Obviously, this situation has created a rift between the Landmark Foundation and CapeNature. The Landmark Foundation is indignant over what it labels an illegal killing of an extremely rare animal, while CapeNature insists the killing was the only possible solution to the problem. This disagreement places the entire study in danger, as cooperation between the two groups is necessary for success. It appears that there may be additional problems with communication, as the Landmark Foundation says that it would have been willing to pay for protection for the farmer’s cattle in the form of an electric fence and even guard animals. They say the leopard was so valuable to the species’ recovery that any expense would have been acceptable in order to keep it alive.
In the continuing war between the GPS industry, attempting to sell GPS tracking devices, and LightSquared, trying to make the task of building a 4G LTE network a little easier, a special committee has decided they see “no practical solutions or mitigations” that will keep both parties happy.
LightSquared is attempting to save the cost of building a network from scratch, asking the FCC to use part of the spectrum that is currently designated for satellite communications, and just outside of the spectrum granted to GPS devices of all kinds. It will save LightSquared a boatload of money when all is said and done, but the GPS industry is up in arms as numerous tests have determined implementing the network will cause interference with GPS tracking devices. The different devices, in order to work, search not only their own designated spectrum, but nearby spectrums as well. LightSquared says this is the fault of GPS device manufacturers, designing systems which pinpoint GPS coordinates in an inefficient manner.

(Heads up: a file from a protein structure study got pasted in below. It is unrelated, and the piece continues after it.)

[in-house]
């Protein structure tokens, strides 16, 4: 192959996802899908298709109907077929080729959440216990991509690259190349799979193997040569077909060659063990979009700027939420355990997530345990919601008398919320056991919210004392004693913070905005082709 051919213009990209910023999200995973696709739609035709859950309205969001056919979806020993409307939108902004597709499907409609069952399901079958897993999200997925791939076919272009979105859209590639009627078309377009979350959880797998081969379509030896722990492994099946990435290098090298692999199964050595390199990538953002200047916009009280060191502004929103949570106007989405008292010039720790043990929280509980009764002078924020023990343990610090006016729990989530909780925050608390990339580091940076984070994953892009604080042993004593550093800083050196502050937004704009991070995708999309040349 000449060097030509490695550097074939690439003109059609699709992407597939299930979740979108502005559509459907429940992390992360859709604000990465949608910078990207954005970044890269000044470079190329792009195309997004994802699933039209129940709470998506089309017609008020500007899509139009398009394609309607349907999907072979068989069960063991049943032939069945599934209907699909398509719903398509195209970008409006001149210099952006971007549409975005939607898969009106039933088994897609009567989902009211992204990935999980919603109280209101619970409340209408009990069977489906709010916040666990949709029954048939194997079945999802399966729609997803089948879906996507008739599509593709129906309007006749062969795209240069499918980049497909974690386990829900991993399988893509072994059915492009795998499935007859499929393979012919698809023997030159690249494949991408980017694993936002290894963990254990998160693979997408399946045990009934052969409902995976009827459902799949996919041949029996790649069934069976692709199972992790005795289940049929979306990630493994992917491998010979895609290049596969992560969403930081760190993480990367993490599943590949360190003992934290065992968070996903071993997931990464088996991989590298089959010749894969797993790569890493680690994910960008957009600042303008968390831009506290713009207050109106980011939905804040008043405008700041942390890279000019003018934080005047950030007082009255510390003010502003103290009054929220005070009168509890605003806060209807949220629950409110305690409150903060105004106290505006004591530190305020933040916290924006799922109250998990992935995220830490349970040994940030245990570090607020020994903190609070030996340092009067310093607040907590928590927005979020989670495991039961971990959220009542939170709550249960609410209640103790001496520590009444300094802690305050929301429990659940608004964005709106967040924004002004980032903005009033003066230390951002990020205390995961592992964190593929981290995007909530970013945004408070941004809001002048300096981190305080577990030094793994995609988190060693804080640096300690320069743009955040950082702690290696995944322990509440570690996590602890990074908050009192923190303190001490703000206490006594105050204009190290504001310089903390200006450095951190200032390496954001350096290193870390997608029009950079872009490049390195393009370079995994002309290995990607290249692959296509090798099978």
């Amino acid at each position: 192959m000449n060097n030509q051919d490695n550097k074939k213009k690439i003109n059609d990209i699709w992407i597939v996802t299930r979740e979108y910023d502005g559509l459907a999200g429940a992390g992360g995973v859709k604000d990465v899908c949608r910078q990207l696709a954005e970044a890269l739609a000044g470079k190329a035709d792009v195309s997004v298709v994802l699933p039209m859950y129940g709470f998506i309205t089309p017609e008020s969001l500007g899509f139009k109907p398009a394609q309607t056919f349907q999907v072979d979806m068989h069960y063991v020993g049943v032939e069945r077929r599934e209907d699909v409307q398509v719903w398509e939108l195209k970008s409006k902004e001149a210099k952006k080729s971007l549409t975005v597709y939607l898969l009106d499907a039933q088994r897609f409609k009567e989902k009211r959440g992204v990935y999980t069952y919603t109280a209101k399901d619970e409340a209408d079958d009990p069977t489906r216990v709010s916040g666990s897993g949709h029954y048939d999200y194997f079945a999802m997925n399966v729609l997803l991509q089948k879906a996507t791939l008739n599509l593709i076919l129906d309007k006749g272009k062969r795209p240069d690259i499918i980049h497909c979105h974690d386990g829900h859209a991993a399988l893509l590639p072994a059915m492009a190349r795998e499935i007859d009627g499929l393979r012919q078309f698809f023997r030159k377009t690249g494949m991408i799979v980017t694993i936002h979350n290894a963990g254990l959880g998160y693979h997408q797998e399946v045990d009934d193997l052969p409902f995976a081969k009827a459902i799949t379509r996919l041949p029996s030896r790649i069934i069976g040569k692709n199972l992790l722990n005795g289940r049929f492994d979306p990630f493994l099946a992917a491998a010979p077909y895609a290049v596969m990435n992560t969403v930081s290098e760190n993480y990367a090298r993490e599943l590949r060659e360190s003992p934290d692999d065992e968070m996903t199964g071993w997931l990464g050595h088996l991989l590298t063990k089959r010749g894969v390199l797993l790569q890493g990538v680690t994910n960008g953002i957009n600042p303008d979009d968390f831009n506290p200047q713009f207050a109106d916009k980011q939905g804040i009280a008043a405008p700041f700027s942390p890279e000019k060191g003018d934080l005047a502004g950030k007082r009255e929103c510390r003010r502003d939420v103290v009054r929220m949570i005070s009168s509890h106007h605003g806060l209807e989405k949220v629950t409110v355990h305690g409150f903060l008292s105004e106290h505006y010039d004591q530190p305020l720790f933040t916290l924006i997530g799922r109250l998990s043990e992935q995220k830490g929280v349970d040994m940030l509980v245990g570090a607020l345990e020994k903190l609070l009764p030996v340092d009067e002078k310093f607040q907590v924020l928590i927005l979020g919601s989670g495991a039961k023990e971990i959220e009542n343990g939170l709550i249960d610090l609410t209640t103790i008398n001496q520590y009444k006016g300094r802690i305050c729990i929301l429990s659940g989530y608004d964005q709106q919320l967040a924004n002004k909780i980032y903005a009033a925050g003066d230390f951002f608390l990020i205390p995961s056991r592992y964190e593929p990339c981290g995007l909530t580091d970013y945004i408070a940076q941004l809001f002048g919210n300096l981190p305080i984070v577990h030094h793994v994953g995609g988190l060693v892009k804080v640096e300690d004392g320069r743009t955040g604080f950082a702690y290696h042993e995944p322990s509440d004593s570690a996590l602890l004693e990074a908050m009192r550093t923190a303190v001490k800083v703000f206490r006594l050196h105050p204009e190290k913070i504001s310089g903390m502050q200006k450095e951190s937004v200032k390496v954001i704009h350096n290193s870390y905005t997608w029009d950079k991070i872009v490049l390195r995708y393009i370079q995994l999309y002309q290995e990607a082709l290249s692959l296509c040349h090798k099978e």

The National Space-Based Positioning Navigation and Timing Committee reviewed the case and decided there is really no way to make this work. In testing conducted in December 2011, it was discovered the proposed 4G LTE network caused 75 percent of GPS tracking devices to fail due to interference. After testing, a report was released stating “LightSquared signals caused harmful interference to majority of GPS receivers tested. No additional testing is required to confirm harmful interference exists.”
To counter this, LightSquared offered up numerous solutions, including lowering the strength of their signal in the hopes the GPS devices won’t pick up on it as easily and an add-on filter provided by Javad GNSS. This filter is designed to put an end to the interference problems caused by LightSquared’s network, but comes with a slight problem: the device must have the filter retrofitted first. LightSquared is claiming the simple, inexpensive filter will not cause the costs of GPS units to rise, but what about the devices already out there in consumers’ hands? Won’t it be a hassle, having to install this filter to their device? Will they have to buy new devices altogether?
The committee’s report has been handed to the FCC who is tasked with deciding whether or not to grant LightSquared permission to build their network. With the release of this report things don’t look good, but only time will tell. We’ll be sure to keep you informed here at RMT as decisions are made and reports are released pertaining to this case.
Orwell’s book 1984 raised alarms about big government always watching, but his fictional work is creeping ever closer to reality. As more cases involving GPS tracking come to light, citizens are beginning to realize what is at stake. Even the highest court in the land seems uncertain as to how to decide on the necessity of a warrant before tracking a suspect.
In the Name of Justice